There was no IP Route Table or ARP Table to pull info from when this was created, so all it has is the default Receive and Drop lines, but to fill this in we need some Host Traffic!
Explaining that first lost ping when pinging a new Host – AT LONG LAST!!!

Remember that ping response starting with a single dot before !’s when pinging a new Host? Remember seeing that all those times and never thinking twice about it?


Type escape sequence to abort.
Sending 5, 100-byte ICMP Echos to, timeout is 2 seconds:
Success rate is 80 percent (4/5), round-trip min/avg/max = 1/1/4 ms

We have always just accepted that first ! wouldn’t go through, business as usual.


That first dot is CEF not finding a matching Host IP Entry between its FIB / AT, and the AT “Punts” up an ARP request to the CPU (ARP’s must be performed by the CPU), until it gets a response that the Adjacency Table then adds an entry for… or it gets no ARP Response.
Which brings me to a quick, bullet point style of Terminology for CEF on exam day:

  • Glean = The state an AT entry will remain in once it Punts an ARP to the CPU, and is awaiting a response, should only be there for less than a second, usually
  • Punt = Packet that needs to go to CPU (as mentioned above) CDP, ARP, Dynamic Routing, Encryption, ETc.
  • Null = I am not really sure what causes it, but pretty sure it leads to being dropped
  • Drop = The inbound Packet does not match any Prefix in the FIB, it is dropped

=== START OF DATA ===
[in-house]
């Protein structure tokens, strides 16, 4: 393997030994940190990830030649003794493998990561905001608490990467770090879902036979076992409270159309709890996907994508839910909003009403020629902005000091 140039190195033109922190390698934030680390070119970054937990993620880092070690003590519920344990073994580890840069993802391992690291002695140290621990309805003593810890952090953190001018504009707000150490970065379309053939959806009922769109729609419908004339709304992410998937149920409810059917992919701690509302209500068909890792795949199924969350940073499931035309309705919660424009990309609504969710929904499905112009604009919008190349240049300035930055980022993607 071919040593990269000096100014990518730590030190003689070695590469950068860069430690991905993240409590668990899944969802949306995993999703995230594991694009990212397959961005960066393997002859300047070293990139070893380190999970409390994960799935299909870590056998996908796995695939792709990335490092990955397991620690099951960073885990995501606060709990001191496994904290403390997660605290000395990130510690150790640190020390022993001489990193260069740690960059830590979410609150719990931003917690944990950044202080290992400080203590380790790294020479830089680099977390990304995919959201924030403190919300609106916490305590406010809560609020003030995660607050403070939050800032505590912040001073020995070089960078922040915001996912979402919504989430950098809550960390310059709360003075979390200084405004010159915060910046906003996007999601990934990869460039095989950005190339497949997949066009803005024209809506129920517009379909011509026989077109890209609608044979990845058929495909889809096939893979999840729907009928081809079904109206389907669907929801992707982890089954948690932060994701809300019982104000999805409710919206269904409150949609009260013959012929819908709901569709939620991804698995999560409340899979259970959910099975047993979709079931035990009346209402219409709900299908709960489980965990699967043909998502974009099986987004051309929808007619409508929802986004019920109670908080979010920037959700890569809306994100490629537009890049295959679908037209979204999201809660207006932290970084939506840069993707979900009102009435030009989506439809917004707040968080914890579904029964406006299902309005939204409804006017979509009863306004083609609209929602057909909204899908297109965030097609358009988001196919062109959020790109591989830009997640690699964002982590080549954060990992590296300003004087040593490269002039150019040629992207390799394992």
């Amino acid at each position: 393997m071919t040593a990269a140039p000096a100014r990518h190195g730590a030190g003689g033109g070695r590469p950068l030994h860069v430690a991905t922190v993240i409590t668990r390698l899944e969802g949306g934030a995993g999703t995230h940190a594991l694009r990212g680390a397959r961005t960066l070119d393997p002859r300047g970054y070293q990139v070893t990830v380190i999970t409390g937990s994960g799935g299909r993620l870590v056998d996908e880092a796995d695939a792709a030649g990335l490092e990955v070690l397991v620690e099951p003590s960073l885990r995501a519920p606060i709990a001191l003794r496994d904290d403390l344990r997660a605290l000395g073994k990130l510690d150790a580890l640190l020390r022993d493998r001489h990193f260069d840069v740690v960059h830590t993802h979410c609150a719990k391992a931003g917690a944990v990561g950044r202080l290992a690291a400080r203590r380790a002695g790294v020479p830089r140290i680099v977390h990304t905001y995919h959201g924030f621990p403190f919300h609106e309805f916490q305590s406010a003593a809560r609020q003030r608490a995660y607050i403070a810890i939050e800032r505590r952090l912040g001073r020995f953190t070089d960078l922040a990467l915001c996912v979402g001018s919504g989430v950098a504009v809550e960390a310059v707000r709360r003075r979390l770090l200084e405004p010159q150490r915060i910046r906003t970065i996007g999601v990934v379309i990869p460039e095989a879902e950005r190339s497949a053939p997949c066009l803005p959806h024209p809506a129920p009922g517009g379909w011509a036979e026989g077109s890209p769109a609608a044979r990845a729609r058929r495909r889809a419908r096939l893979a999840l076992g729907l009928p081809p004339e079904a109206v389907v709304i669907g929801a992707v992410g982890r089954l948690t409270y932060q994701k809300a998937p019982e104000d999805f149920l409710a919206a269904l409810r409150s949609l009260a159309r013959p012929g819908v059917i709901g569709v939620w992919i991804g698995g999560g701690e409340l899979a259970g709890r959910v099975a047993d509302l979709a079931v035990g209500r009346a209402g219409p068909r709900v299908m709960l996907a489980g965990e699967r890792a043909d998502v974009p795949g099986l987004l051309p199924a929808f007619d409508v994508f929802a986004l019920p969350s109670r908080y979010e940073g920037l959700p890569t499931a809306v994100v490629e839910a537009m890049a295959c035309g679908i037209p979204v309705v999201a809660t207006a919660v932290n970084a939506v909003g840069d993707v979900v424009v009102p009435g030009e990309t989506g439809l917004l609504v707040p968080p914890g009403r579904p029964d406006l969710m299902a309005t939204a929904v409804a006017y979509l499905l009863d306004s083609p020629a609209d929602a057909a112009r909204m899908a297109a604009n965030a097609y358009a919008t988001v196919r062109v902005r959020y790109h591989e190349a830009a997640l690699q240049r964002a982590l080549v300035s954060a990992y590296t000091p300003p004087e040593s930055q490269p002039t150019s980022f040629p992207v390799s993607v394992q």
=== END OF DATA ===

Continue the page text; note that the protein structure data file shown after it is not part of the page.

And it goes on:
• Discard = If a Security Feature prevents the traffic from forwarding

Not to break any Cisco NDA agreements, but I would know those for all 3 CCNP exams!

So currently on SW1 we have not enabled IP Routing as I was using it for Security DHCP labs, so I’ll turn on IP Routing and review some FIB / Adjaceny details!

Configuring CEF for Layer 3 on an MLS Switch!

CEF does run by default, but to get L3 info we must enable ip routing:

SW1#conf t
Enter configuration commands, one per line. End with CNTL/Z.
SW1(config)#ip routing
SW1(config)#ip cef
% Incomplete command.

SW1(config)#ip cef ?
distributed Distributed Cisco Express Forwarding
load-sharing Load sharing
optimize Optimizations
traffic-statistics Enable collection of traffic statistics

SW1(config)#ip cef distributed

This is easy to get confused because IP Routing is just “ip routing”, however CEF does require that extra “ip cef distributed” on the end, though it should be on by default.

A Topology created to review the FIB and Adjacency Table at Layer 3!


Everything has pinged each other device (minus that first ! we discussed), so lets take a look at the CEF (FIB) table now to see how thing are looking:

SW1#sh ip cef
Prefix Next Hop Interface no route drop receive attached Vlan1 receive Vlan1 receive Vlan1 attached Vlan1 receive Vlan1 attached Vlan10 receive Vlan10 receive Vlan10 attached Vlan10 receive Vlan10 drop drop receive drop receive

I wanted to highlight in blue the Host Addresses as that is ultimately what is needed for CEF to perform Packet Switching to a Destination, however highlighted in orange are subnets that will cause CEF to bring in the Adjacency Table to get ARP info on the Host.

Again if the traffic does not match even a subnet prefix in the FIB, it is dropped immediately and will not do a route lookup in the IP Route Table!

We don’t see much of anything from Host A or Host B, because they are Layer 2 devices at this point, both on the same VLAN so I will use SVI’s to demonstrate L3 concepts next.

The CEF’s Layer 2 information database, then Adjacency Table (AT)!

So lets check it out on SW1 and see what info we can see:

SW1#sh adj
Protocol Interface Address
IP Vlan1
IP Vlan10

So not a lot of great information here, however we now know the “Interface” we want to delve into further is not physical one, but an SVI (VLAN 1 and VLAN 10)!

SW1#sh adj vlan 10 det